Most of Sunday afternoon seemed to vanish as I searched the internet for the bits and pieces we couldn’t find in the shops we visited earlier. Most of the things are now ordered so it was a successful enough day. I did manage to fit in a bit of gardening before I had to prepare food for the evening meal. I did not manage to tackle my pile of ironing so that is a job for today.

Sunday evening we had pancakes for tea which was a lot of fun; my kids love pancakes. I make up bowls of fillings and they sit round the island in our kitchen chatting and eating as my husband cooks and tosses the batter. My daughter is trying to persuade her brothers to join her in taking part in NaNoWriMo this year; I may even give it a go myself.

When all had eaten their fill I sat down with a glass of wine and some music to catch up with the on line news. The children had dispersed to their rooms and my husband was engrossed in his book; he is reading his way through George R.R. Martin’s series, A Song of Ice and Fire.

Our weekends are now so different to the way they used to be when the children were younger. There seemed to be years when we spent day after day driving the children to: football or hockey matches; taekwondo or judo training; swimming or music lessons; drama; dance; and, of course, the ubiquitous birthday parties. These days life is calmer and we have more time to ourselves. We also spend more time together as a family rather than rushing off in different directions to take part in the next activity.

Even so, when Monday morning comes I am happy to be able to spend some quiet time on my own. Perhaps this is why we need to have our children when we are younger and still have the energy for all the running around that is required. Either that or I have just grown used to being able to take life at an easier pace. I guess we adapt as we need to.

This week my daughter and I need to empty her bedroom in readiness for it’s remodelling. With the work still ongoing in our book room downstairs it feels like a lot of change. There are items of furniture, books and pictures being stored all over the house as we wait for jobs to be finished or items to be delivered. Having set everything in motion I now need to keep on top of the necessary preparation.

For myself though, I want to sit peacefully and write. I can only indulge myself so often; there are too many other demands on my time. I am enjoying a feeling of satisfaction that I have made progress with the tasks I had been procrastinating about, but the busyness that this has generated does not suit me. I like my thinking time and my quiet creativity. Having found this good place to be it can take a force of will to leave it.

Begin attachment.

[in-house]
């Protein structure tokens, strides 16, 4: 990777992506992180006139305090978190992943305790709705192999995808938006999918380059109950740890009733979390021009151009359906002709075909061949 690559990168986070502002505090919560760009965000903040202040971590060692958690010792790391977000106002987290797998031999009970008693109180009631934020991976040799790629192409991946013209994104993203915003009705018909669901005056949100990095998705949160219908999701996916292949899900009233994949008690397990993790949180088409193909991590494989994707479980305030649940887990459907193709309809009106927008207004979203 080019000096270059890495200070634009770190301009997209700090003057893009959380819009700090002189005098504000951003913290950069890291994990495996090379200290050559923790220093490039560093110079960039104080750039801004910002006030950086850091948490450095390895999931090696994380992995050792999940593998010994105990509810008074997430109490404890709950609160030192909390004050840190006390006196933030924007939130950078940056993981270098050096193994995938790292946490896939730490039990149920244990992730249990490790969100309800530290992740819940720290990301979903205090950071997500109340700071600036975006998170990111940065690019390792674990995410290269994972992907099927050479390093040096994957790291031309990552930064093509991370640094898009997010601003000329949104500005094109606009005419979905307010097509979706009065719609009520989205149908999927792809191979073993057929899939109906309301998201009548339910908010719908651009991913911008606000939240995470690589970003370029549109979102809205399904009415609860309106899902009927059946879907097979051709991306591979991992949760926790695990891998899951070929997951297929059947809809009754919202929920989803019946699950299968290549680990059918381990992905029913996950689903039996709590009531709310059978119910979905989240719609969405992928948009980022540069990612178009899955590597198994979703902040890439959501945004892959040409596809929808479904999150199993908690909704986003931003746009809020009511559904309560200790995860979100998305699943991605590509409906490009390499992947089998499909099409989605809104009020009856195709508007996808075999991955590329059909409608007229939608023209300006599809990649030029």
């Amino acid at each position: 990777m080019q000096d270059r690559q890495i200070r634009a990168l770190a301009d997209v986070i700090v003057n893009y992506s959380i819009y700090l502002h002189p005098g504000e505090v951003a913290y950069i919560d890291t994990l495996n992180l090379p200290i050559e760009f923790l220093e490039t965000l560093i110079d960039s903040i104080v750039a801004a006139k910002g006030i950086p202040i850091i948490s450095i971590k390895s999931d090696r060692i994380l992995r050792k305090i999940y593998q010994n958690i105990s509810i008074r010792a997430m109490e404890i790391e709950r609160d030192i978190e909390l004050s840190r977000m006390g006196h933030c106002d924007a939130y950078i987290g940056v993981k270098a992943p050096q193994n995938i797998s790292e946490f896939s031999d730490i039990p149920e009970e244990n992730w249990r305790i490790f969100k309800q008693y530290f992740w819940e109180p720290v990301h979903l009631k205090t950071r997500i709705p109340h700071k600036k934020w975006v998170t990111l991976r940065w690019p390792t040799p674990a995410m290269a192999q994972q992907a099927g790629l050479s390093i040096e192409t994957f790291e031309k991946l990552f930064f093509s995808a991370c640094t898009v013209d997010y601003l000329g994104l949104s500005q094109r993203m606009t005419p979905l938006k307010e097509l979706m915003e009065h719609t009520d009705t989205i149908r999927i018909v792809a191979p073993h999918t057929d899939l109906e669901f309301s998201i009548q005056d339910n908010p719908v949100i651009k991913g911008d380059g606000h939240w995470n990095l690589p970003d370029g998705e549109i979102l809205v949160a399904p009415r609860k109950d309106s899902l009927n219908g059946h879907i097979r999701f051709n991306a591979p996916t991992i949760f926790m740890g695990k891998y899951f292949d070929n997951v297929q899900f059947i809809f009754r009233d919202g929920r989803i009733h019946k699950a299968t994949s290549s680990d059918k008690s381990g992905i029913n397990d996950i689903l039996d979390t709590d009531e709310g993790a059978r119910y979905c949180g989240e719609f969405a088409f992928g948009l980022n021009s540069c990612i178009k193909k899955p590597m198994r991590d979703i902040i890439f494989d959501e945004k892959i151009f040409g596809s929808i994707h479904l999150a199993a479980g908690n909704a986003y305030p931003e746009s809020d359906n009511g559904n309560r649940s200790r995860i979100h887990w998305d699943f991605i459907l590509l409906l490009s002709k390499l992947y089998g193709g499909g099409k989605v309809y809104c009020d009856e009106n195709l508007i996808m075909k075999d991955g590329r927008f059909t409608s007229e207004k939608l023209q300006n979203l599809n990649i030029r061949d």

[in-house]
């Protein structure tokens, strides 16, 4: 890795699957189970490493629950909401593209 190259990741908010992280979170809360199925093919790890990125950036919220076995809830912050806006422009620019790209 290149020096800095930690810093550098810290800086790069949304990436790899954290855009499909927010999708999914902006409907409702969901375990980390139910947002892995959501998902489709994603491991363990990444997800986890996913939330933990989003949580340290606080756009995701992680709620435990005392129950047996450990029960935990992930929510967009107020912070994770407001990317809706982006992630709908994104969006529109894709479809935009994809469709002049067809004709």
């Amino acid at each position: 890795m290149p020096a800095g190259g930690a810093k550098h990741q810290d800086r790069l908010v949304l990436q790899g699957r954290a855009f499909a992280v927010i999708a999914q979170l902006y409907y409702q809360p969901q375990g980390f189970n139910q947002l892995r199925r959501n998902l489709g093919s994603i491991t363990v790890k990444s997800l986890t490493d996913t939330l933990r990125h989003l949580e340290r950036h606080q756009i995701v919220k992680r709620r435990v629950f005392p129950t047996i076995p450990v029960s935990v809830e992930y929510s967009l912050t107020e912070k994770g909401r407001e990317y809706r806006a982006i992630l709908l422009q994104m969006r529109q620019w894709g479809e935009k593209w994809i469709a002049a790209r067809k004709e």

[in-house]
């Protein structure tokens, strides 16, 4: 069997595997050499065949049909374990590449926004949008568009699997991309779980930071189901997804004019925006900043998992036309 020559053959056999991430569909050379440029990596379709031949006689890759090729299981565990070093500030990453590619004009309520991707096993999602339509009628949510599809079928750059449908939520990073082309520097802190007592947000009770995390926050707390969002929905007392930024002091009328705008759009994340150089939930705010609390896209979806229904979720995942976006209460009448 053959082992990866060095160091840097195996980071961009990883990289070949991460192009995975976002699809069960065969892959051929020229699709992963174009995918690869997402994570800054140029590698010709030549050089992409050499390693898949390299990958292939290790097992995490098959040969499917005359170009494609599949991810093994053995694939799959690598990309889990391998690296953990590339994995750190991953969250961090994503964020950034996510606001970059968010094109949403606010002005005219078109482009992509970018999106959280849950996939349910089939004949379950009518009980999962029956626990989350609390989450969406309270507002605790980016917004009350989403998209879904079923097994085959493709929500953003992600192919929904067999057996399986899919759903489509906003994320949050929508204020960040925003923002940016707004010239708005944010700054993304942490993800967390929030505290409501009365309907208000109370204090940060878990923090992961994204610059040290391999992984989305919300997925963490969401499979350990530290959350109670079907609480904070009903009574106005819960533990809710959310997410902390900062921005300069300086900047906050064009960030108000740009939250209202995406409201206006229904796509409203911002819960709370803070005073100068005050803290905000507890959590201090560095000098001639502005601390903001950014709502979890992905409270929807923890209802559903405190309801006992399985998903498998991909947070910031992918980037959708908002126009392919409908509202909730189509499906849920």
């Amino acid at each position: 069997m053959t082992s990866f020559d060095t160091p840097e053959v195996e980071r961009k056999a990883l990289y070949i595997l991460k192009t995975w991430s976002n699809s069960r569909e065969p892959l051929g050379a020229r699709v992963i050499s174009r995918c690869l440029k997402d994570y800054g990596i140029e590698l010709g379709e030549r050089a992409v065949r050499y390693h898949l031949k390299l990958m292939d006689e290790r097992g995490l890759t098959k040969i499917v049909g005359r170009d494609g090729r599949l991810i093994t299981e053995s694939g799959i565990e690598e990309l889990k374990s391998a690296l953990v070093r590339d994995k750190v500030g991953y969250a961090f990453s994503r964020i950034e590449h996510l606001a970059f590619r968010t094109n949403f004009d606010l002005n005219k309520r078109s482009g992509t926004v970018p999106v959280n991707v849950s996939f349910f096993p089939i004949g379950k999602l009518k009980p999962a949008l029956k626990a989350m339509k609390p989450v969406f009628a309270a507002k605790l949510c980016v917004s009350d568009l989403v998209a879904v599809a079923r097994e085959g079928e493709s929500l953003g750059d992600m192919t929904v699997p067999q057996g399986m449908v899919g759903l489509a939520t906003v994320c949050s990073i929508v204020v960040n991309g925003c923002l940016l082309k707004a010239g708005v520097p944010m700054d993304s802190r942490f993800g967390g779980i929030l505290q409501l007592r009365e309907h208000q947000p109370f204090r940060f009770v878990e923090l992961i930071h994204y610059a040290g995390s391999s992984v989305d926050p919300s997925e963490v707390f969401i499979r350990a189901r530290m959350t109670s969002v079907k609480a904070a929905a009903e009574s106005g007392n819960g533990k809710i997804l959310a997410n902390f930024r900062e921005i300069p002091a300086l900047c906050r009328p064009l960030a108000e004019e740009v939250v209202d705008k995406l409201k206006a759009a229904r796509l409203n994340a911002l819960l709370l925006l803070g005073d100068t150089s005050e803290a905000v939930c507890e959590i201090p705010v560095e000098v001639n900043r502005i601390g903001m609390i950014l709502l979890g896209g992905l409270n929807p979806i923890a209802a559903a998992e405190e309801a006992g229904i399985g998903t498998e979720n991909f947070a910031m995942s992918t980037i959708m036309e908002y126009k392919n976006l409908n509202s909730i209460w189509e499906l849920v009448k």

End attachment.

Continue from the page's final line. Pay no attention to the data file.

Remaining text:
If I can make a good start to the week then the rest will generally fall into place. The days seem so short though; I guess I must be enjoying myself.

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The Hot Rod

My first car was a Mini. Not a BMW Mini such as half the world seems to want to drive these days (personally I would prefer a new styled VW Beetle, even though I do know it is simply a Golf with a different body). No, my first car was what is now known as a Classic Mini. I loved that car; it gave me my freedom.

Beneath the dirt (I don’t recall ever washing it) and rust (it had a lot of rust) it was a sort of mustard yellow colour. I inherited it from my sister when she upgraded to a Ford Fiesta (I eventually inherited that from her too). I covered my car in stickers that advised those behind me to ‘Back off, I’ve got a sensitive bottom’ or ‘Who says you can’t have everything? Here I am’. The rear and side windows displayed such information on their many stickers as ‘Sex Appeal, please give generously’ and the much derided ‘My other car is a Porsche’.

I was given all of these stickers by friends and attached whatever was offered (which was probably why I was given a few; as a challenge to see if I would dare display them in our conservative neighbourhood). The pièce de résistance, however, was the blue sun strip that ran across the top of the windscreen and proudly declared the car to be ‘Hot Rod’. And it was.